Radiation astronomy/Materials

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The MISSE are usually loaded on the outside of International Space Station. The inset image shows where. Credit: NASA.

"Space is considered an environment — an extreme environment, filled with entities that can be harmful to spacecraft."[1]

"In space, there are several environmental threats that can harm materials used to create spacecraft. These threats include ultraviolet rays and x-rays from the sun; solar wind particle radiation; thermal cycling (hot and cold cycles); space particles (micrometeoroids and debris); and atomic oxygen."[1]

"Since 2001, NASA and its partners have operated a series of flight experiments called Materials International Space Station Experiment, or MISSE. The objective of MISSE is to test the stability and durability of materials and devices in the space environment."[1]

"PECs [Passive Experiment Containers], which are attached to the exterior of the International Space Station, are about 2-feet by 2-feet and hold a variety of materials samples and devices whose reactions in space are of interest."[1]

"The PECs are positioned in either a ram/wake orientation or in a zenith/nadir orientation. The ram orientation is the direction in which the space station is traveling, and the wake orientation faces the direction traveled. The zenith orientation faces away from Earth into space, while the nadir orientation faces straight down to Earth. Each orientation exposes the samples to different space environmental factors."[1]

Micrometeoroids[edit | edit source]

The damage was caused by micrometeoroid impact. Credit: NASA.

"At the Kennedy Space Center [...], engineers are assessing options for fixing a radiator panel mounted on the inside of the shuttle Atlantis' right-side payload bay door. The panel apparently was damaged when a piece of space debris or a micrometeoroid slammed into the radiator, presumably during the shuttle's flight last month [September 2006], blasting .108-inch-wide hole in the upper surface and destroying the aluminum honeycomb material below before exiting the other side."[2]

"The impact did not threaten the crew and the damage can be repaired. But it illustrates the danger posed by micrometeoroid/orbital debris (MMOD) and the reason why NASA considers such strikes a high risk. The odds of a catastrophic impact-related entry failure range between 1-in-210 to 1-in-350, depending on whether the astronauts inspect the ship in orbit prior to re-entry."[2]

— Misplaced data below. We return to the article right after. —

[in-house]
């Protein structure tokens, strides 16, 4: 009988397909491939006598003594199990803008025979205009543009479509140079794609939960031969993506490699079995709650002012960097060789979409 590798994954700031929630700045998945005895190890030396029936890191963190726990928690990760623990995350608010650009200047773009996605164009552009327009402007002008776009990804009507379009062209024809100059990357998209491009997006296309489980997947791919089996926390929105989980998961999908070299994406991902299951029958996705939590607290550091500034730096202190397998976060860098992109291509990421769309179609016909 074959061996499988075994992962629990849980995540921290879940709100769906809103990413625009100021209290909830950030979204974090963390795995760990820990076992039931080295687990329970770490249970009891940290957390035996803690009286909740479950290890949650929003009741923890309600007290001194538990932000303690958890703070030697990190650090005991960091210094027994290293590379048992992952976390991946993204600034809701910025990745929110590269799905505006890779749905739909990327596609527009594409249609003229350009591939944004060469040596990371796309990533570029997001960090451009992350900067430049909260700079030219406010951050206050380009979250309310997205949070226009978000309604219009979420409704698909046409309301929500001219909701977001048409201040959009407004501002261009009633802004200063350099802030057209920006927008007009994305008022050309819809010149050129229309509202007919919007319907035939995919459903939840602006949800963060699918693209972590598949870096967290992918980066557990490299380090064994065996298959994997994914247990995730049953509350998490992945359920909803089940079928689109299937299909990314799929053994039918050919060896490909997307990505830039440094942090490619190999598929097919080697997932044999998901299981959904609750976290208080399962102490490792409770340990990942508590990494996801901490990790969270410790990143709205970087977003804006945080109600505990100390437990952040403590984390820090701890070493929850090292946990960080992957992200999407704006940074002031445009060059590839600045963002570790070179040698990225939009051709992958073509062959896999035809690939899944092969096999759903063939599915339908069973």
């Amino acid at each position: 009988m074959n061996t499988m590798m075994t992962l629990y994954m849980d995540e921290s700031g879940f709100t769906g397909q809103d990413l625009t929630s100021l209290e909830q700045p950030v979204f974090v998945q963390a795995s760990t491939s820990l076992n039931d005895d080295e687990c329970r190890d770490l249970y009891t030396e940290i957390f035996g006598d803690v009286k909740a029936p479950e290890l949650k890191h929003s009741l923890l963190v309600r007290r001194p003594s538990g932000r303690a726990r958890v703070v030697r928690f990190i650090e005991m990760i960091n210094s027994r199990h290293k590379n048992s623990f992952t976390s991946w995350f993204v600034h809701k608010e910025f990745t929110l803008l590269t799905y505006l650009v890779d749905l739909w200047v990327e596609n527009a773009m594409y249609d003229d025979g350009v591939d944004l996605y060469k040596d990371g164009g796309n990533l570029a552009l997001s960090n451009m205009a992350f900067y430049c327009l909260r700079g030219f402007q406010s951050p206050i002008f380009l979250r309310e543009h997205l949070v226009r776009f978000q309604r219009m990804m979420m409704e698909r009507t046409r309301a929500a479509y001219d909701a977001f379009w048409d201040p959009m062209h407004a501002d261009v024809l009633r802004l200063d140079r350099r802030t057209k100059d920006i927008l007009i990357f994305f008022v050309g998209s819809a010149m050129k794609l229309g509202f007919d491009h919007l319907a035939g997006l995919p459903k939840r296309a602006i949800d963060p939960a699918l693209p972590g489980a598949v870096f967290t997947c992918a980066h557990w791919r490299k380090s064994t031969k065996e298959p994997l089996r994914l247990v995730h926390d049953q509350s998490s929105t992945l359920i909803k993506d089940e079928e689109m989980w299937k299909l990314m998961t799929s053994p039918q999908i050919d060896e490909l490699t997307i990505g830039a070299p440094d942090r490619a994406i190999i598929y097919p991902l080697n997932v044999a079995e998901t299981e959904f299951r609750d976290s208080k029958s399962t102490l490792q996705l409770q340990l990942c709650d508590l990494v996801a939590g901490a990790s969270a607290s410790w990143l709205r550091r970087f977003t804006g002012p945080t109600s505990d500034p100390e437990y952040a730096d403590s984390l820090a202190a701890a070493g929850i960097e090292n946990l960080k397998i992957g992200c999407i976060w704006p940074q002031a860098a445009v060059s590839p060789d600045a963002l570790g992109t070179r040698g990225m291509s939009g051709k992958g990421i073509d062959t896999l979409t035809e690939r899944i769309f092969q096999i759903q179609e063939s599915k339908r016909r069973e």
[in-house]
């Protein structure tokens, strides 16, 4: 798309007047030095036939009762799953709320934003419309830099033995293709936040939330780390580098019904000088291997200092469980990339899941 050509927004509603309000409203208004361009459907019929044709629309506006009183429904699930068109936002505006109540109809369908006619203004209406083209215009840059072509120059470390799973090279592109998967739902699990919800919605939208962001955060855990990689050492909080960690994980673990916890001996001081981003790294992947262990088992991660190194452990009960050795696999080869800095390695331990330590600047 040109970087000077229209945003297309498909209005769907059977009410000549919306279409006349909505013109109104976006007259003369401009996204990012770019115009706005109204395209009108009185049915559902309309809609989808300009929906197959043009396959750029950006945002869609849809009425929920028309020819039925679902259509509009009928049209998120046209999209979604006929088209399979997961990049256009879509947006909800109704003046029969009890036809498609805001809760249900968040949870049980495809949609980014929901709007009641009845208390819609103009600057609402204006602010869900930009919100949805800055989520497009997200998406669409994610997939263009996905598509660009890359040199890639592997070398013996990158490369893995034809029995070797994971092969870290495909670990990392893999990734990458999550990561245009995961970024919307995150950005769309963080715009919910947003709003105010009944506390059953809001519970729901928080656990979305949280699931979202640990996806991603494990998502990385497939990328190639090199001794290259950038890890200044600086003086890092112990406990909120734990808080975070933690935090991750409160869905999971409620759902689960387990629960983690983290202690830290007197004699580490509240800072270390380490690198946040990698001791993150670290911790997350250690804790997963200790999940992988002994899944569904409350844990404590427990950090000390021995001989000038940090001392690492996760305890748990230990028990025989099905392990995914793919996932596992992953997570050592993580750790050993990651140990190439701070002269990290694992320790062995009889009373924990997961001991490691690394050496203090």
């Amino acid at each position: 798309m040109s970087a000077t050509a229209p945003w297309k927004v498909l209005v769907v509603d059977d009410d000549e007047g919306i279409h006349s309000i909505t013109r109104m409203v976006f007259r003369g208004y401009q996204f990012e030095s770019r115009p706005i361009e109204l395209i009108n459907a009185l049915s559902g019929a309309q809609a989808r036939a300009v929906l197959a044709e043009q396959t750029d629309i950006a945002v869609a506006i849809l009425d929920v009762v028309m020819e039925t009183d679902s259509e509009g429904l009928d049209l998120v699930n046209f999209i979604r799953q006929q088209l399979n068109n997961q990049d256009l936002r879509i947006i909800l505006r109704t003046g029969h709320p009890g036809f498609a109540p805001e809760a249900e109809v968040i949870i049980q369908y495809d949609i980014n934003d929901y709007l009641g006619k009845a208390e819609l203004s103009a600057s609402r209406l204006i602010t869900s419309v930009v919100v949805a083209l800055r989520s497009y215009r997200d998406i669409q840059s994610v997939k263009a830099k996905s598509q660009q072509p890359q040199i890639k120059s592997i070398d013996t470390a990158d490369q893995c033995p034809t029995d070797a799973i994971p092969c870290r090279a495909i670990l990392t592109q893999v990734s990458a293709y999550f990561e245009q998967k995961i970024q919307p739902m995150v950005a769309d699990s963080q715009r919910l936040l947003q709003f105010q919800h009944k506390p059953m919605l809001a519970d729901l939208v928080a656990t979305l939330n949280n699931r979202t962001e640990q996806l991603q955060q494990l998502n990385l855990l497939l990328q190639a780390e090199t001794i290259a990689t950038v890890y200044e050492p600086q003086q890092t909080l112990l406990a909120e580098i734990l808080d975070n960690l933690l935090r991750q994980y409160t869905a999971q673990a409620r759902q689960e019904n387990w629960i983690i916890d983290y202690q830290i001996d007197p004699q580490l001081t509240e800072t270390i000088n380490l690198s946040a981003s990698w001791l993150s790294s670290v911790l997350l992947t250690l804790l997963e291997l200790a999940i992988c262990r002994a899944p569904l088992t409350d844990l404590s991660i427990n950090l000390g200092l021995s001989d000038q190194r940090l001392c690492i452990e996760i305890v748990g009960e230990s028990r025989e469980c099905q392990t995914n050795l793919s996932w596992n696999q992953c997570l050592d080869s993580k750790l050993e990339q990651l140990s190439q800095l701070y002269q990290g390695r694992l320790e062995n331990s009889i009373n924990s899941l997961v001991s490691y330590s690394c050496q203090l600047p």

"A preliminary engineering analysis shows the impact in question was one of the most significant instances of MMOD damage in shuttle history, second only to a cargo bay door impact during shuttle mission STS-72 in 1996."[2]

"The shuttle's 60-foot-long payload bay doors each feature four radiator panels that are exposed to space once the doors are opened in orbit. The forward two radiator panels measure about one inch thick, feature Freon coolant tubes positioned about 1.9 inches apart and can pivot to radiate from both sides. The aft panels are fixed and only radiate from one side. They measure a half inch thick and feature coolant tubes separated by about 5 inches. The interior of the panels is made up of an aluminum honeycomb material."[2]

"The impact on Atlantis's right-side, or starboard, radiator was found roughly midway between two coolant lines on panel No. 4. The object blasted a .108-inch-wide hole and presumably broke apart on impact. The resulting spray of debris created a cone-shaped damage cavity immediately below the face plate, destroying the honeycomb interior to the full half-inch depth of the panel. The lower face sheet was pushed out in two places. A .26-inch crack and a .03-inch-wide exit hole were found."[2]

"At orbital velocities, even tiny pieces of debris pose a serious threat. An aluminum sphere just .4 inches across moving at 10 kilometers per second, or 22,370 mph, carries the same impact energy as a bowling ball moving at 300 mph."[2]

Hypotheses[edit | edit source]

  1. The use of satellites should provide ten times the information as sounding rockets or balloons.

A control group for a radiation satellite would contain

  1. a radiation astronomy telescope,
  2. a two-way communication system,
  3. a positional locator,
  4. an orientation propulsion system, and
  5. power supplies and energy sources for all components.

A control group for radiation astronomy satellites may include an ideal or rigorously stable orbit so that the satellite observes the radiation at or to a much higher resolution than an Earth-based ground-level observatory is capable of.

See also[edit | edit source]

References[edit | edit source]

  1. 1.0 1.1 1.2 1.3 1.4 Sheldon (April 29, 2011). Materials: Out of This World. Washington DC USA: NASA News. http://spacestationinfo.blogspot.com/2011_04_01_archive.html. Retrieved 2014-01-08. 
  2. 2.0 2.1 2.2 2.3 2.4 2.5 William Harwood (October 6, 2006). Shuttles to resume nighttime launches; Atlantis damaged. Spaceflight Now. http://www.spaceflightnow.com/shuttle/sts116/061006nighttime/. Retrieved 2013-10-29. 

External links[edit | edit source]

{{Radiation astronomy resources}}{{Repellor vehicle}}